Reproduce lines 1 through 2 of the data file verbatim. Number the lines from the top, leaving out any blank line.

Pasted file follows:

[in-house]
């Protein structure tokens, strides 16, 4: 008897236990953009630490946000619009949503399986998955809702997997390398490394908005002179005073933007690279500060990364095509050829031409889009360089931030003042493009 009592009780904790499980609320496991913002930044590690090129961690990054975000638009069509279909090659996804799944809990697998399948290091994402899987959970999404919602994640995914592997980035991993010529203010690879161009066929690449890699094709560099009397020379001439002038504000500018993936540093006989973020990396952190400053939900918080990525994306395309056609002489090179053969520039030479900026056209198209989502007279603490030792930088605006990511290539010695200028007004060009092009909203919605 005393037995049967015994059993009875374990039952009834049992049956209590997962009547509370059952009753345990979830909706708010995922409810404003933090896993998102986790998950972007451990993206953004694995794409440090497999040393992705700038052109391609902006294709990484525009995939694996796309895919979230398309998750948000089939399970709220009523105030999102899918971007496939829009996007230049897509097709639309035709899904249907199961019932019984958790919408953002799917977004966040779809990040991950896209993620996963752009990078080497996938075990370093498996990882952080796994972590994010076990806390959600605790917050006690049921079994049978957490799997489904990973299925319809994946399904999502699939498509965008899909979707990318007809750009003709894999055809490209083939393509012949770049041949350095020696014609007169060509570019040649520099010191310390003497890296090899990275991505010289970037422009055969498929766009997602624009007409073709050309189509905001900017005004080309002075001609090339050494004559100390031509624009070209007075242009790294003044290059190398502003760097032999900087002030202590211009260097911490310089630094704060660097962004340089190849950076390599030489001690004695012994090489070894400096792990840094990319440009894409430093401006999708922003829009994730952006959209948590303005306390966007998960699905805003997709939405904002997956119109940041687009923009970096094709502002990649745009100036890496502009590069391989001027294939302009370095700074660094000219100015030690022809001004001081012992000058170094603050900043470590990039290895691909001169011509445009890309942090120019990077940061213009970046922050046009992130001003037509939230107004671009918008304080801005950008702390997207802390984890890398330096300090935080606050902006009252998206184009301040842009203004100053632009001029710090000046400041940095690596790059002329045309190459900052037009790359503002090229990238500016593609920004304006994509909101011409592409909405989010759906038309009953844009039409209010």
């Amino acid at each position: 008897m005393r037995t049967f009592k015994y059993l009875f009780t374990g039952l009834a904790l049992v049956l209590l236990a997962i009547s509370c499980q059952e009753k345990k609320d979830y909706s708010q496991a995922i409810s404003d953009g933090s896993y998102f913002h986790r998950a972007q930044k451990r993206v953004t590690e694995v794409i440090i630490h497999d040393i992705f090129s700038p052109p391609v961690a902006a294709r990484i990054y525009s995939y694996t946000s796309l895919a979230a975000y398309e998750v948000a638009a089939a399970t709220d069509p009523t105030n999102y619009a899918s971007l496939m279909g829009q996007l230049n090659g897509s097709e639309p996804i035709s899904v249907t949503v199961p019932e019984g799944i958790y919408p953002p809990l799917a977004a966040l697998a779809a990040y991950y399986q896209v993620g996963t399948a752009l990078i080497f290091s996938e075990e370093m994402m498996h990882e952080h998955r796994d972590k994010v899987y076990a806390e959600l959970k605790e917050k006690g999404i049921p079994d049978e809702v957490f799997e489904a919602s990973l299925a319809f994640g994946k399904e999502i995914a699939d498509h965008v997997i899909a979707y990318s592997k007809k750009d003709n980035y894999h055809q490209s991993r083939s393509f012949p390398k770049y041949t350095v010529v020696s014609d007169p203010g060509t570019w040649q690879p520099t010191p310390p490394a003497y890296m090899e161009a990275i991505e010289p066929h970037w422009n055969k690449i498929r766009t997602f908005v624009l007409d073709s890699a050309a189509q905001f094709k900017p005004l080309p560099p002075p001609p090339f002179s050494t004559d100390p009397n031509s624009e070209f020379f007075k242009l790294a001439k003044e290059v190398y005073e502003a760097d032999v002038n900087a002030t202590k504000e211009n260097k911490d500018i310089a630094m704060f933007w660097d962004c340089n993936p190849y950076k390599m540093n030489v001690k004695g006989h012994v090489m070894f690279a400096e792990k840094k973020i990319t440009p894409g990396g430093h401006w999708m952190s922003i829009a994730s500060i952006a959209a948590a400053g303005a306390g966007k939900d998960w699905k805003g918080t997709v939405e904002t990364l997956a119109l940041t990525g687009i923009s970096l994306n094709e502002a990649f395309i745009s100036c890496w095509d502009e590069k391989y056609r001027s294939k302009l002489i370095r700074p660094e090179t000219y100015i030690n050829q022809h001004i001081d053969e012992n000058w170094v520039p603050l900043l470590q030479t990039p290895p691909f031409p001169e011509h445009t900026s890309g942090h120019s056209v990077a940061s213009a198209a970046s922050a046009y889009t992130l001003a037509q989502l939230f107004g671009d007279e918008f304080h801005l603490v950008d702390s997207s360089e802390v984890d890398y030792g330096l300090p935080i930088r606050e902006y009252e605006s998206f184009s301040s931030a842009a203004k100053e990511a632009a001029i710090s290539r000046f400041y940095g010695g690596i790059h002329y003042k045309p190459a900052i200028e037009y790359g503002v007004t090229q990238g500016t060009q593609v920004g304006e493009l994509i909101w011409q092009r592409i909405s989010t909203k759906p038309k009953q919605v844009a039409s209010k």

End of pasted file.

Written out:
[in-house]
């Protein structure tokens, strides 16, 4: 008897236990953009630490946000619009949503399986998955809702997997390398490394908005002179005073933007690279500060990364095509050829031409889009360089931030003042493009 009592009780904790499980609320496991913002930044590690090129961690990054975000638009069509279909090659996804799944809990697998399948290091994402899987959970999404919602994640995914592997980035991993010529203010690879161009066929690449890699094709560099009397020379001439002038504000500018993936540093006989973020990396952190400053939900918080990525994306395309056609002489090179053969520039030479900026056209198209989502007279603490030792930088605006990511290539010695200028007004060009092009909203919605 005393037995049967015994059993009875374990039952009834049992049956209590997962009547509370059952009753345990979830909706708010995922409810404003933090896993998102986790998950972007451990993206953004694995794409440090497999040393992705700038052109391609902006294709990484525009995939694996796309895919979230398309998750948000089939399970709220009523105030999102899918971007496939829009996007230049897509097709639309035709899904249907199961019932019984958790919408953002799917977004966040779809990040991950896209993620996963752009990078080497996938075990370093498996990882952080796994972590994010076990806390959600605790917050006690049921079994049978957490799997489904990973299925319809994946399904999502699939498509965008899909979707990318007809750009003709894999055809490209083939393509012949770049041949350095020696014609007169060509570019040649520099010191310390003497890296090899990275991505010289970037422009055969498929766009997602624009007409073709050309189509905001900017005004080309002075001609090339050494004559100390031509624009070209007075242009790294003044290059190398502003760097032999900087002030202590211009260097911490310089630094704060660097962004340089190849950076390599030489001690004695012994090489070894400096792990840094990319440009894409430093401006999708922003829009994730952006959209948590303005306390966007998960699905805003997709939405904002997956119109940041687009923009970096094709502002990649745009100036890496502009590069391989001027294939302009370095700074660094000219100015030690022809001004001081012992000058170094603050900043470590990039290895691909001169011509445009890309942090120019990077940061213009970046922050046009992130001003037509939230107004671009918008304080801005950008702390997207802390984890890398330096300090935080606050902006009252998206184009301040842009203004100053632009001029710090000046400041940095690596790059002329045309190459900052037009790359503002090229990238500016593609920004304006994509909101011409592409909405989010759906038309009953844009039409209010």